Other statements made by Mr. Durrani include Pakistan’s role in fomenting popular unrest in Kashmir, the disputed Himalayan region that is claimed in its entirety by both India and Pakistan. Officially, Pakistan has always maintained that it supports the population in Kashmir morally and diplomatically and denies any role in the armed, anti-India insurgency in the disputed region.
India, however, has directly accused Pakistani military intelligence of long supporting militancy in Kashmir and the attack by Lashkar-e-Taiba militants that killed more than 200 people in Mumbai in 2008.
While Mr. Durrani has received sympathy in India for the scrutiny he now faces, in Pakistan, he has been criticized.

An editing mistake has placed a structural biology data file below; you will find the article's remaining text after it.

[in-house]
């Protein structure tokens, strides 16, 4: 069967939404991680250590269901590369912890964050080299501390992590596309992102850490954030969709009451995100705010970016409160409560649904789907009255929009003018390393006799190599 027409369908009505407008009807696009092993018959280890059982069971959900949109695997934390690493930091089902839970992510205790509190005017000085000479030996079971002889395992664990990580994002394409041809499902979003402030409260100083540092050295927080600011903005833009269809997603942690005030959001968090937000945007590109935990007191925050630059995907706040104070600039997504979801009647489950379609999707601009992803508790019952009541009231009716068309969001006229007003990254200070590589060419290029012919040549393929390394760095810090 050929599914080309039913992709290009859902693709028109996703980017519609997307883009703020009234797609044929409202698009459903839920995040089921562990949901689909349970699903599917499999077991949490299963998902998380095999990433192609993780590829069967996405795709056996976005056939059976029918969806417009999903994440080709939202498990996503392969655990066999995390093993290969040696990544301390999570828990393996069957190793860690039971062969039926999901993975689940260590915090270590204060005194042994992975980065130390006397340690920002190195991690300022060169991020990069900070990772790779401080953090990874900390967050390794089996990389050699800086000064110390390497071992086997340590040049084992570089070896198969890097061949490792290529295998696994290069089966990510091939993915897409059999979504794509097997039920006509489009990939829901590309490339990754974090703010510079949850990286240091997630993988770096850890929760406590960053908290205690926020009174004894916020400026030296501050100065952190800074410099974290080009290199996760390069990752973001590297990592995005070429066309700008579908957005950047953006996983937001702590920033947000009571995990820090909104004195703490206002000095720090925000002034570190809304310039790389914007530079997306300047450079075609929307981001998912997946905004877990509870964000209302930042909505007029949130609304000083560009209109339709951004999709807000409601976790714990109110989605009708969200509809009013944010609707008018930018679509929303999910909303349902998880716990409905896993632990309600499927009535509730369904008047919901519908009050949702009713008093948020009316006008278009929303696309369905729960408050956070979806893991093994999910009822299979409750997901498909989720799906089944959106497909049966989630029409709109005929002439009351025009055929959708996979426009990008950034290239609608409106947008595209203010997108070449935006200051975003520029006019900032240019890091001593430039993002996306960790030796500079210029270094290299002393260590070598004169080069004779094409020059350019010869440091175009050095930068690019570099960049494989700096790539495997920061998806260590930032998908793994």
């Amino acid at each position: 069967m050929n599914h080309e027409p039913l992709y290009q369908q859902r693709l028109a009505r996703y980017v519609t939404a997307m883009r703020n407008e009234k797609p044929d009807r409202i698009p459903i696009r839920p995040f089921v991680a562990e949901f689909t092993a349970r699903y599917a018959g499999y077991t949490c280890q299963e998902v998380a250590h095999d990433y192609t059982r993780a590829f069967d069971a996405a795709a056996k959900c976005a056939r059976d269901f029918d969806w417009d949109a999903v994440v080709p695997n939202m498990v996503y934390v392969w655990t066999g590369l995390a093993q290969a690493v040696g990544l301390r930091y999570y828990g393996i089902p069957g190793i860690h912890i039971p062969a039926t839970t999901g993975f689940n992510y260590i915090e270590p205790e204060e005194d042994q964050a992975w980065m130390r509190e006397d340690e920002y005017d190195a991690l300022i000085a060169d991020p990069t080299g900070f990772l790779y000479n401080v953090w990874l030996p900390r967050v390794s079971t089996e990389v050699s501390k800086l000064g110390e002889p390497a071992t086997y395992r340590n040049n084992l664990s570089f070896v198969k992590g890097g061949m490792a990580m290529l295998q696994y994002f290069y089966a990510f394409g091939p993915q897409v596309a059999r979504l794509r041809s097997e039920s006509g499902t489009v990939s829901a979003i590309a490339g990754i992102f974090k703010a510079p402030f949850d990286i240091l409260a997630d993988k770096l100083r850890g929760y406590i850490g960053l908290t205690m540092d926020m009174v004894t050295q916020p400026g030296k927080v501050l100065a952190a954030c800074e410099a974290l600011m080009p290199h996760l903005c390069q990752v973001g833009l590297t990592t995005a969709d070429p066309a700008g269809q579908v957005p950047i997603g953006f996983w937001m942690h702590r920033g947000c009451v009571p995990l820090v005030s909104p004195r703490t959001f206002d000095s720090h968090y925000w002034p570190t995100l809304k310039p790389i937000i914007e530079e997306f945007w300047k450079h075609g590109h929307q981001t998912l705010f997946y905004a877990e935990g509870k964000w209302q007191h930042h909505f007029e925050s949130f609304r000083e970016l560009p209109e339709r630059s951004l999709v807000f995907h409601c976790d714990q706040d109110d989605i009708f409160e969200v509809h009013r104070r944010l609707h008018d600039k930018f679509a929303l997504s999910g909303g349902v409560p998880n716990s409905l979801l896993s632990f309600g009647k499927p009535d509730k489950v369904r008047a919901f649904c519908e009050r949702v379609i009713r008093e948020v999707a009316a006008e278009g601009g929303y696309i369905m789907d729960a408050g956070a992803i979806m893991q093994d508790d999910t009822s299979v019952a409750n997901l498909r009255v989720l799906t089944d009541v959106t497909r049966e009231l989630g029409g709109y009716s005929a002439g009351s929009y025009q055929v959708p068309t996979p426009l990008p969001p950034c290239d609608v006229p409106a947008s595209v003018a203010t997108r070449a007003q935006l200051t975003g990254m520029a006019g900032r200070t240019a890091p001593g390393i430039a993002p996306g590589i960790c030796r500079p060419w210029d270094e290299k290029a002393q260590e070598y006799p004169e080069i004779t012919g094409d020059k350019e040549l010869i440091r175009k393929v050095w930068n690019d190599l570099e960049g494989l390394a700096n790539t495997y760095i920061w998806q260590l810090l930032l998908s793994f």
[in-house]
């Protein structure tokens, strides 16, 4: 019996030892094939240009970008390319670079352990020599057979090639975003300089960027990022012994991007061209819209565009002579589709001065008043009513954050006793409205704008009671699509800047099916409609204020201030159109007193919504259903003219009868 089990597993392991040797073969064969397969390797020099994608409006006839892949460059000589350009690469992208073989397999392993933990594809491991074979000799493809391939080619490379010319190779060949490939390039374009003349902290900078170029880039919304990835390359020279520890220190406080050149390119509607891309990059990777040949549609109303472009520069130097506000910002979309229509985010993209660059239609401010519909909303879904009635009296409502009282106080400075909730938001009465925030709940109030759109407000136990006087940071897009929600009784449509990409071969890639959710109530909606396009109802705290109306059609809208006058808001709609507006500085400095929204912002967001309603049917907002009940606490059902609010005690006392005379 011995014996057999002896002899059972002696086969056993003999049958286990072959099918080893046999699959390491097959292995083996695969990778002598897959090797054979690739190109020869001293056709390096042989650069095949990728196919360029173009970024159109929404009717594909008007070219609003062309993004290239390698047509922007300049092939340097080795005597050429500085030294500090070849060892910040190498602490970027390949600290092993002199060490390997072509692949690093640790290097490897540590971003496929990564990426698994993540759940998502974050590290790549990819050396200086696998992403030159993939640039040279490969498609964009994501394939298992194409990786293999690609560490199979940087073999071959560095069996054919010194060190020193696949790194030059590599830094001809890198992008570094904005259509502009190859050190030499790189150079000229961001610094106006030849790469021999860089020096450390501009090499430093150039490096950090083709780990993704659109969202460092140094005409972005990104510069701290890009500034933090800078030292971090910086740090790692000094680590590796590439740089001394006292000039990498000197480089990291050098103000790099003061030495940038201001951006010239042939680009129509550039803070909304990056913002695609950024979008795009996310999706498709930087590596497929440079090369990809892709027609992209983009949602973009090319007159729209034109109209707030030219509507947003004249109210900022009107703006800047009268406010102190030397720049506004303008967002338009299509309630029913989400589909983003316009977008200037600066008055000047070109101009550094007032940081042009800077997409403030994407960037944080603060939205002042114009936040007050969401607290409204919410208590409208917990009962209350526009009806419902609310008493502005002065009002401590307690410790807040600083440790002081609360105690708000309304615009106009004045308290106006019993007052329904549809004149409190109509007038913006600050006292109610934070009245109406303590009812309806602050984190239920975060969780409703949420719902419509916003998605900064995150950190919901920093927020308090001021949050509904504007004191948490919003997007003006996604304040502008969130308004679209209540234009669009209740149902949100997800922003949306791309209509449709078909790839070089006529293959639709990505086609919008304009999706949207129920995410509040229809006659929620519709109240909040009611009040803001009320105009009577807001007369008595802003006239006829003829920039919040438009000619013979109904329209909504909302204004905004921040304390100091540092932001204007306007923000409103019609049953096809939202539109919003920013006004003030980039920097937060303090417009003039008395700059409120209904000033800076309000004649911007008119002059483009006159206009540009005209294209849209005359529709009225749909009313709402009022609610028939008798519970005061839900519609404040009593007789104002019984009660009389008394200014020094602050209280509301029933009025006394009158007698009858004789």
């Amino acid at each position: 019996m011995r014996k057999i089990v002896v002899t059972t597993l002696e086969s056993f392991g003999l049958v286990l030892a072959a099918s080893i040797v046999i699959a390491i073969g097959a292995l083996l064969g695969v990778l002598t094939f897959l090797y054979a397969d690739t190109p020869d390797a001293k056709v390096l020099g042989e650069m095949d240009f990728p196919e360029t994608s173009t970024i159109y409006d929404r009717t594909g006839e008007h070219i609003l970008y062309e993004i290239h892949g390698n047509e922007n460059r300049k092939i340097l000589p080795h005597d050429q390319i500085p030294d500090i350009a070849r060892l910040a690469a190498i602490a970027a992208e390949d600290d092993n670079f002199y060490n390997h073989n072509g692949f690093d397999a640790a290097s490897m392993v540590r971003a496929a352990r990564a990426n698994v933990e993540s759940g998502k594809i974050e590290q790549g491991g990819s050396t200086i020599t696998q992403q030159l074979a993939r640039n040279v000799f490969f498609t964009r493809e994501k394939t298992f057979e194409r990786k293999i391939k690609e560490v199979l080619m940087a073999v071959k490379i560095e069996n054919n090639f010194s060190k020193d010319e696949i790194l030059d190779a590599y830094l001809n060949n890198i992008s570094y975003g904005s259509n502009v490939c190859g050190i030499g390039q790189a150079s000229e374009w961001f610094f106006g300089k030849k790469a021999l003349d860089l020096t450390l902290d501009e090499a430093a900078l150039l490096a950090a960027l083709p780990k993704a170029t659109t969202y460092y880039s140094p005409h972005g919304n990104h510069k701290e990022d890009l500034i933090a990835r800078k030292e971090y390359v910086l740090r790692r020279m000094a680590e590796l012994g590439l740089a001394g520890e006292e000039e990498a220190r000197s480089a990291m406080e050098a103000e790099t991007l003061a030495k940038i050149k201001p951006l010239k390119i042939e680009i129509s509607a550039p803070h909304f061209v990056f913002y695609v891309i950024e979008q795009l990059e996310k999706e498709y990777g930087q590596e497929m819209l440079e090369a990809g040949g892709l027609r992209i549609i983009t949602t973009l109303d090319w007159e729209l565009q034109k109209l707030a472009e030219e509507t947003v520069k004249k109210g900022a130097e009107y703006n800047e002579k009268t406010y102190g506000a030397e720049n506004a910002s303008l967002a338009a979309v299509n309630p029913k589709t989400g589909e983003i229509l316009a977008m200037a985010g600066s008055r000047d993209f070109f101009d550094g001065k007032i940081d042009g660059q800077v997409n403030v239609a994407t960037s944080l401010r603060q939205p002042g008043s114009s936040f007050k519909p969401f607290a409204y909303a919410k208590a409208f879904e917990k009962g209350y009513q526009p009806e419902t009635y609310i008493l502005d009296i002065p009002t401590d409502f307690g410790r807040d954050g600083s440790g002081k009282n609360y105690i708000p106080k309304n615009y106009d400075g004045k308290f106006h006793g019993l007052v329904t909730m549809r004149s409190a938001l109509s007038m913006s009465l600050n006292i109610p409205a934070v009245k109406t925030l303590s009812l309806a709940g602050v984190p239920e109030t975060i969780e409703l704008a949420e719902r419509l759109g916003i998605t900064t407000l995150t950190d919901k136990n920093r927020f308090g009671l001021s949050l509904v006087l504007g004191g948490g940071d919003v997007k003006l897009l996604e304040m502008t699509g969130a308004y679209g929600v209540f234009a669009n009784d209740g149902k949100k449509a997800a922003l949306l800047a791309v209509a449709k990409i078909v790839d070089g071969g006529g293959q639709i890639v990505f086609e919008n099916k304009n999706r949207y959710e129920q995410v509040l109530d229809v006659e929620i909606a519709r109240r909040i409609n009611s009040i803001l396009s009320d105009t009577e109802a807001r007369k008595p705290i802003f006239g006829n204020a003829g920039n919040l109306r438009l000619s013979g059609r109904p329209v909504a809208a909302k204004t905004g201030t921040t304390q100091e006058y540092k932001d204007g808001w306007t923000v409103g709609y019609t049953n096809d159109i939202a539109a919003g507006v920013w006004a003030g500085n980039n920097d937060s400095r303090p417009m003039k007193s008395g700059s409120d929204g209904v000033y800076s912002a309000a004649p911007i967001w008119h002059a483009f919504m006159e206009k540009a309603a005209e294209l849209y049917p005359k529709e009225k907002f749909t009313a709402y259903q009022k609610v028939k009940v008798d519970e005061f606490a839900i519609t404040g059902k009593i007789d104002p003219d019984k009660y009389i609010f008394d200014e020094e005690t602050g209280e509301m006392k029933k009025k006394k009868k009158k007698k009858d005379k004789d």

Several Pakistani civilian leaders have questioned Mr. Durrani’s actions and statements attributed in the book. Raza Rabbani, an influential opposition senator, said during a Senate session last week that any civilian teaming up with an Indian would have been quickly branded as a traitor.
“It is shocking that on one hand Pakistan and India relations are at an all-time low and on the other hand, former spy chiefs of both the countries are teaming up to write a book,” Mr. Rabbani said.
Adeeb Z. Safvi, a retired Pakistani Navy captain and defense analyst, said Mr. Durrani had shunned protocol by publishing the book without getting it reviewed by security services first, as is the custom with many countries, including the United States.
It is rare for former powerful generals to be held accountable or questioned for their actions. Mr. Durrani also served as the director general of military intelligence and retired in 1993, but he has remained active in public life, having later served as Pakistan’s ambassador to Germany and to Saudi Arabia as well.